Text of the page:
Channelpedia

PubMed 22354971


Referenced in Channelpedia wiki pages of: none

Automatically associated channels: Kv1.3



Title: Hg1, novel peptide inhibitor specific for Kv1.3 channels from first scorpion Kunitz-type potassium channel toxin family.

Authors: Zong-Yun Chen, You-Tian Hu, Wei-Shan Yang, Ya-Wen He, Jing Feng, Bin Wang, Rui-Ming Zhao, Jiu-ping Ding, Zhi-Jian Cao, Wen-Xin Li, Ying-Liang Wu

Journal, date & volume: J. Biol. Chem., 2012 Apr 20 , 287, 13813-21

PubMed link: http://www.ncbi.nlm.nih.gov/pubmed/22354971


Abstract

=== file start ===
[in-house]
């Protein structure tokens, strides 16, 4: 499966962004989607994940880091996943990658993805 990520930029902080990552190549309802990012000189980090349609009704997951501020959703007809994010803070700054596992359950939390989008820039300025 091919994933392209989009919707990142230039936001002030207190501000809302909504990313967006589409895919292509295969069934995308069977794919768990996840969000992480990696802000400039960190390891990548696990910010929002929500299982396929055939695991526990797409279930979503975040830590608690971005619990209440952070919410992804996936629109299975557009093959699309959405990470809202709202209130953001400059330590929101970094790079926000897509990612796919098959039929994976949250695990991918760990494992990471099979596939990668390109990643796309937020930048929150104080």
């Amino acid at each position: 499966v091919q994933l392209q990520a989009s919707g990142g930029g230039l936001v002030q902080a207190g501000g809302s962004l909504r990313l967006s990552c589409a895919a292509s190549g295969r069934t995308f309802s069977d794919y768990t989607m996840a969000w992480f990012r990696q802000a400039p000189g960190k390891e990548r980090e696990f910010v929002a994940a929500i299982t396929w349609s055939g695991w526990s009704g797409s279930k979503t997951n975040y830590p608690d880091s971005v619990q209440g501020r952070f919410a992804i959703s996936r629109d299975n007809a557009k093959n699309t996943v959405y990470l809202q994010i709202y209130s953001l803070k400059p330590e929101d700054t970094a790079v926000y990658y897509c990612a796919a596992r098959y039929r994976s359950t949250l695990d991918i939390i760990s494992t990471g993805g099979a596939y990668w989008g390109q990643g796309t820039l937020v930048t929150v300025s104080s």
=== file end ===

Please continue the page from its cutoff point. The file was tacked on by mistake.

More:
The potassium channel Kv1.3 is an attractive pharmacological target for autoimmune diseases. Specific peptide inhibitors are key prospects for diagnosing and treating these diseases. Here, we identified the first scorpion Kunitz-type potassium channel toxin family with three groups and seven members. In addition to their function as trypsin inhibitors with dissociation constants of 140 nM for recombinant LmKTT-1a, 160 nM for LmKTT-1b, 124 nM for LmKTT-1c, 136 nM for BmKTT-1, 420 nM for BmKTT-2, 760 nM for BmKTT-3, and 107 nM for Hg1, all seven recombinant scorpion Kunitz-type toxins could block the Kv1.3 channel. Electrophysiological experiments showed that six of seven scorpion toxins inhibited ~50-80% of Kv1.3 channel currents at a concentration of 1 μM. The exception was rBmKTT-3, which had weak activity. The IC(50) values of rBmKTT-1, rBmKTT-2, and rHg1 for Kv1.3 channels were ~129.7, 371.3, and 6.2 nM, respectively. Further pharmacological experiments indicated that rHg1 was a highly selective Kv1.3 channel inhibitor with weak affinity for other potassium channels. Different from classical Kunitz-type potassium channel toxins with N-terminal regions as the channel-interacting interfaces, the channel-interacting interface of Hg1 was in the C-terminal region. In conclusion, these findings describe the first scorpion Kunitz-type potassium channel toxin family, of which a novel inhibitor, Hg1, is specific for Kv1.3 channels. Their structural and functional diversity strongly suggest that Kunitz-type toxins are a new source to screen and design potential peptides for diagnosing and treating Kv1.3-mediated autoimmune diseases.